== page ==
The first three fights alone had been worth the price of admission and pay-per-view. Now that the first of two main event title fights was approaching, fans around the world refilled thier beers and stocked the popcorn bowl because sparks were sure to fly… and fly they did.

As if the first title fight of the night between Vitor Belfort and middleweight champion Chris Wiedman wasn’t big enough, the testosterone levels of Belfort were publicly questioned by Wiedman and his camp in the days leading up to the fight. Whatever the case was, Wiedman was seemingly taking on a “sheriff” role, as if he was “cleaning up” the UFC. And Belfort was not happy about it.

With the introductions complete, the fight was underway, and just as expected, Belfort was not wasting any time. After what seemed like mere seconds of feeling each other out, Belfort sprang forward with a barrage of punches. Wiedman crashed into the fence covering his face with his forearms. The bottomless tank of stamina in Belfort was showing off early as he threw about 30 punches to the head and body, connecting with more than half. Wiedman was visibly hurt and his eyebrow exploded into a gash that began to leak. With the champion showing signs of defeat, it seemed all but over, until Wiedman took the fight to the mat.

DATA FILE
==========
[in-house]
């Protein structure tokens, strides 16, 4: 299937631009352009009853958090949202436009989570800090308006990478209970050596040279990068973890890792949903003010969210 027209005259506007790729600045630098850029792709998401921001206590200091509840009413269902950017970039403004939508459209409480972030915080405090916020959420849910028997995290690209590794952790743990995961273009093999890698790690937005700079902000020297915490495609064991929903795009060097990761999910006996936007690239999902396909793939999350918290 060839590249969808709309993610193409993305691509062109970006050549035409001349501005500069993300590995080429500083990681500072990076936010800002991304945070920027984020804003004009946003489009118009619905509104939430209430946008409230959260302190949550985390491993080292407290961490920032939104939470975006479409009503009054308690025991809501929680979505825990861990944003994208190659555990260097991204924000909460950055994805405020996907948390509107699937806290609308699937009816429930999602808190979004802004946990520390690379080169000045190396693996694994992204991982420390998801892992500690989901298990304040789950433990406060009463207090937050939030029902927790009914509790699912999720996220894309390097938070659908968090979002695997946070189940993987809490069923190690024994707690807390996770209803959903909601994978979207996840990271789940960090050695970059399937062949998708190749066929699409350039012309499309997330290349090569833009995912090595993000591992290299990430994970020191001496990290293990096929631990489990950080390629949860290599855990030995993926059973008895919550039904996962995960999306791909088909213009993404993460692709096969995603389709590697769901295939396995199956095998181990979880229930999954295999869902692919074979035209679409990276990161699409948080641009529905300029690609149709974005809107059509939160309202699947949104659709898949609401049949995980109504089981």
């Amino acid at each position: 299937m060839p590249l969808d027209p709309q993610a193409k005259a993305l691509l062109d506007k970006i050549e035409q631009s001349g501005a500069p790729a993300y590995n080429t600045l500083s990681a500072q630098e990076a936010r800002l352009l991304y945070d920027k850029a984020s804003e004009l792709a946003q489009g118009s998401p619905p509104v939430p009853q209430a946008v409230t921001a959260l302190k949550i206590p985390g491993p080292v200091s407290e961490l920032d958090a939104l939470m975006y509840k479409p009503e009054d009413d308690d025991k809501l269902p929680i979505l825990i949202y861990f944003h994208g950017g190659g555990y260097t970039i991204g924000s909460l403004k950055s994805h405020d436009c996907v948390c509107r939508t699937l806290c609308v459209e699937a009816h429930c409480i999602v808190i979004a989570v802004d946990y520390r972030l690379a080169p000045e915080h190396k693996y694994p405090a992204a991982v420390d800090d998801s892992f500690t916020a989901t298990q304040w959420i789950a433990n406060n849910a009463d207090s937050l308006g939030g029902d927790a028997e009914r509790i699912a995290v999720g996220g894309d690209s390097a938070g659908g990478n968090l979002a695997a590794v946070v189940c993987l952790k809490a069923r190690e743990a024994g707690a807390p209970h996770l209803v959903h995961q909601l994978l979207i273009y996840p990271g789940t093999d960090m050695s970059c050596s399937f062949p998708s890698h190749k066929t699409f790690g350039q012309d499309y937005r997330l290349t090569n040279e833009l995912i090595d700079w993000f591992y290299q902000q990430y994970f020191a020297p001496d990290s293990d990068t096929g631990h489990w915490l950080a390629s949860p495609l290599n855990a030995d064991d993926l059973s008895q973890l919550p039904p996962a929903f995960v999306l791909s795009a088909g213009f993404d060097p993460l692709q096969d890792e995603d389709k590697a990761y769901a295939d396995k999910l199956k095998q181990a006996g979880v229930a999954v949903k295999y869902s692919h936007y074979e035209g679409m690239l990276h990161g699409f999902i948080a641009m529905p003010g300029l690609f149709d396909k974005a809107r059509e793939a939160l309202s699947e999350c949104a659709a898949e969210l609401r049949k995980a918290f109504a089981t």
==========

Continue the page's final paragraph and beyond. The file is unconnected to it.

Although Belfort is a black belt in Brazilian Jiu-jitsu, the superior wrestling of two-time collegiate level division I champion Wiedman would negate any attempt of Belfort to get to his feet. The champion had almost immediately advanced to the mount position and began to beat the challenger down. Belfort throughout the years has been known to have a granite chin so referee Herb Dean gave him ample chances to defend himself, he could not. With two minutes remaining in the first round the fight was stopped and Wiedman was the winner. Meaning he beat MMA legend number three… consecutively.

If that had been the end of the UFC 187, fans still would have left happy. But in what has become the norm for the UFC, another awesome fight was in store. The battle for the light heavyweight championship, recently vacated by Jon Jones. Anthony “Rumble” Johnson vs Daniel “DC” Cormier. If styles make fights, this bout was perfect. The dangerous seek-and-destroy brawler in Rumble, who in my opinion is the most powerful puncher in the fighting world since Mike Tyson, against the Olympic wrestler turned calculated MMA assassin Daniel Cormier, who was everyone’s only choice to take the spot that Jones left open. Cormier had let his chances at the title slip away to the judges five months earlier against Jones, so he had made it abundantly clear he would not relenquish his chance at MMA immortality again.